Thursday, October 14, 2010

Degrading Crude Oil Contaminants in Soil Using Bioremediation

As a society, we rely on oil as a huge source of energy, but when that oil gets into the soil it can have very negative effects. Crude oil is a fossil fuel made up of a mixture of hydrocarbons found beneath the earth’s surface. When refined, it can be turned into many different things including gasoline. However during the drilling and refining process, some crude oil leaks and contaminates the soil. This is a problem because of the environmental effects of the soil contamination.

A study was recently done by Yaohui Xu and Mang Lu on the bioremediation of soil that is contaminated with crude oil, looking for efficient ways to reduce the soil contamination.

Bioremediation is a way of cleaning the soil and getting rid of the oil. It is also an efficient and low cost way of achieving results. The 2010 study “Bioremediation of crude oil-contaminated soil: Comparison of different biostimulation and bioaugmentation treatments” compares the efficiency of two different methods of bioremediation: biostimulation and bioaugmentation (Xu and Lu 2010).

In the study, samples of soil were collected from a crude oil spill site in China. The samples were either bioaugmented with bacteria which use hydrocarbons or biostimulated with an inorganic fertilizer for 12 weeks. Peanut hull powder was used as a bulking agent and carrier to immobilize the bacteria and improve oxygen flow. It was used because it inexpensive, biodegradable and easily available. It also has a low density, can hold a lot of water and conditions soil.  The degradation of the oil contaminants was measured using gas chromatography-mass spectrometry (Xu and Lu 2010).
Changes in concentrations of petroleum fraction during bioremediation. (a) TPH; (b) the polar fraction. Treatment A: soil; treatment B: soil+bacteria solution; treatment C: nutrient+peanut hull powder; treatment D: nutrient+peanut hull powder+immobilized cells. Values in each column labelled with an asterisk (*) indicated significant (p<0.05) differences between treatment A and other treatments at week 12. (Xu and Lu 2010)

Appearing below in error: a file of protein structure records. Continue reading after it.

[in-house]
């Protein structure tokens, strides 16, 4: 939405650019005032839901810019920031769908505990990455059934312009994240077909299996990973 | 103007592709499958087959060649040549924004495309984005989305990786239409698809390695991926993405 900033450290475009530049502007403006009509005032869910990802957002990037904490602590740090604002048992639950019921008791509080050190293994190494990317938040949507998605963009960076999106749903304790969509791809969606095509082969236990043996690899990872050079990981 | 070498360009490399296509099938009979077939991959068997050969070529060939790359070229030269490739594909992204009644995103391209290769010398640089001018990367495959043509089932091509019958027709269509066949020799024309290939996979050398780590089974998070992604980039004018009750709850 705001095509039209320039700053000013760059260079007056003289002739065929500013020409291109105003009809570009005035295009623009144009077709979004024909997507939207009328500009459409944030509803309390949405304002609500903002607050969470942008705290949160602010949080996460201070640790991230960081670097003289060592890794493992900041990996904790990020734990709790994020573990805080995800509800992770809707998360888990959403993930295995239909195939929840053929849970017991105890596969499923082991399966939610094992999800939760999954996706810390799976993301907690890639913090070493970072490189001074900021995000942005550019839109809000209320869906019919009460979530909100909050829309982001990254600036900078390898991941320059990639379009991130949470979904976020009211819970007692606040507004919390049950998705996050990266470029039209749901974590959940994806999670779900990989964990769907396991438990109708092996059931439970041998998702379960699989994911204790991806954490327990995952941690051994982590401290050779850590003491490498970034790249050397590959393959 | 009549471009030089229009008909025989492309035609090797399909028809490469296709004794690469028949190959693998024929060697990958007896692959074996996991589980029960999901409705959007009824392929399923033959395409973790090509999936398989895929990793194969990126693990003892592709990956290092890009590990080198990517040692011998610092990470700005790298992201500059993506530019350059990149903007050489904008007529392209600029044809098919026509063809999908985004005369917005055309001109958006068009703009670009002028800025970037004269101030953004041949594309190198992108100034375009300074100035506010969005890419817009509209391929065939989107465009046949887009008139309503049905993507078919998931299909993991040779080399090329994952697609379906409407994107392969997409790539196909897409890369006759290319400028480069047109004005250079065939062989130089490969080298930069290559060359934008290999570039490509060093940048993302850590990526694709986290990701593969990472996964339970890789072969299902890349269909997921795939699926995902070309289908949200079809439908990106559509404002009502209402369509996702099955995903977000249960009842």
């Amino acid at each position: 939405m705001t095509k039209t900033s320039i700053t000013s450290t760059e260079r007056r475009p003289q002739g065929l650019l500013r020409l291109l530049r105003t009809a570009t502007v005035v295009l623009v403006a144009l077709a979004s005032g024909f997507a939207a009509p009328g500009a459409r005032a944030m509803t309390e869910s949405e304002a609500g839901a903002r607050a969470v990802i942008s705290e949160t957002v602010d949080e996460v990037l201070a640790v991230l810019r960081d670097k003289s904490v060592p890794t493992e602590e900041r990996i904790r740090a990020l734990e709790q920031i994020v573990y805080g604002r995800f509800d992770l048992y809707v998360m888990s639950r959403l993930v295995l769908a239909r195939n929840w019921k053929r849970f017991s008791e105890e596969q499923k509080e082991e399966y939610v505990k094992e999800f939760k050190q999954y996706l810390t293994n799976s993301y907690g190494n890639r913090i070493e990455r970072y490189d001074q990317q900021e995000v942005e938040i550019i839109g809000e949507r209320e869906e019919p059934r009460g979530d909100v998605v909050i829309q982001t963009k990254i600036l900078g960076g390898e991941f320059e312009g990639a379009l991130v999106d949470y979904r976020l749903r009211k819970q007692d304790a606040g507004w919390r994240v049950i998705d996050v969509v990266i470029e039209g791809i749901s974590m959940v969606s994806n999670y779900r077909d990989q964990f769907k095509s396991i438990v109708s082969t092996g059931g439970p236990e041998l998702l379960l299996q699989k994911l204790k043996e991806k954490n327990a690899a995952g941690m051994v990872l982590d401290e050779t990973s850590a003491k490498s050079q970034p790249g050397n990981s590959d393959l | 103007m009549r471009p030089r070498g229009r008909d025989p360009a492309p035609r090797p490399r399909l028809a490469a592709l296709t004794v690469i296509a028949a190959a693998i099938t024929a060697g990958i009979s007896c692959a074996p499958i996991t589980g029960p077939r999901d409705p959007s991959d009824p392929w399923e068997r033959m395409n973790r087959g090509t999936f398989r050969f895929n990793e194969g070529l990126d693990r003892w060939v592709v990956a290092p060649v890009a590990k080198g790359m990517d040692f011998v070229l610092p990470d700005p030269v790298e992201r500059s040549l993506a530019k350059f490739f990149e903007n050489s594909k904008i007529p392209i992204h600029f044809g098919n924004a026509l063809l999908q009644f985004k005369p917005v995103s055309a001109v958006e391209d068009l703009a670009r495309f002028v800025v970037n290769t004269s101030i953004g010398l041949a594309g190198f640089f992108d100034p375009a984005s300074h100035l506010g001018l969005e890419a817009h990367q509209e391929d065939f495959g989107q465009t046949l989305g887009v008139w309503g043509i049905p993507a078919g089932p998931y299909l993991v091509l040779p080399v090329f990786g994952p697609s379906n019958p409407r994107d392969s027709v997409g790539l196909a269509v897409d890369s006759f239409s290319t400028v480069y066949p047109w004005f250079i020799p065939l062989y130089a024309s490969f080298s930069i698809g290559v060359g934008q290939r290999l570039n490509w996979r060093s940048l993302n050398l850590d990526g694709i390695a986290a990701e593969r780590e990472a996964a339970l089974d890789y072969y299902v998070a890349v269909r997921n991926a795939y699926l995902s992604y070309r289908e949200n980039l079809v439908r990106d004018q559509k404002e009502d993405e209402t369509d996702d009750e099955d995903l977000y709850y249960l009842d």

The results of the study showed that the treatments of just soil with biostimulation and soil with a bacteria solution with biostimulation were not very effective, with 26% and 27% efficiencies respectively. Adding bacteria which had been immobilized on peanut hull powder (bioaugmentation) was the most effective at degrading the oil contaminants in the soil, with a 61% total removal efficiency.  It was found that adding peanut hull powder had a significant effect of degradation of hydrocarbons (38% efficiency).  The authors of the study suggest that the reason biostimulation was not effect compared to bioaugmentation might be because the limiting factor in degrading the oil could be either nutrition or aeration, both of which the peanut hull powder provides. Using this bulking agent increased oxygen diffusion, flow of water and nutrients, all of which are necessary for biodegradation of hydrocarbons found in crude oil (Xu and Lu 2010).

The study concluded that the most effective method of bioremediation was using bioaugmentation with bacteria immobilized on a biocarrier such as peanut hull powder (Xu and Lu 2010). Though these results were only for laboratory conditions, this method has potential to be used on a larger scale.  There is a lot of soil that has been contaminated by crude oil and biodegradation could be a good and safe way to clean the soil up.


Xu, Yaohui and Lu, Mang.2010.  “Bioremediation of crude oil-contaminated soil: Comparison of different biostimulation and bioaugmentation treatments.” Journal of Hazardous Materials, 183: 395-401.

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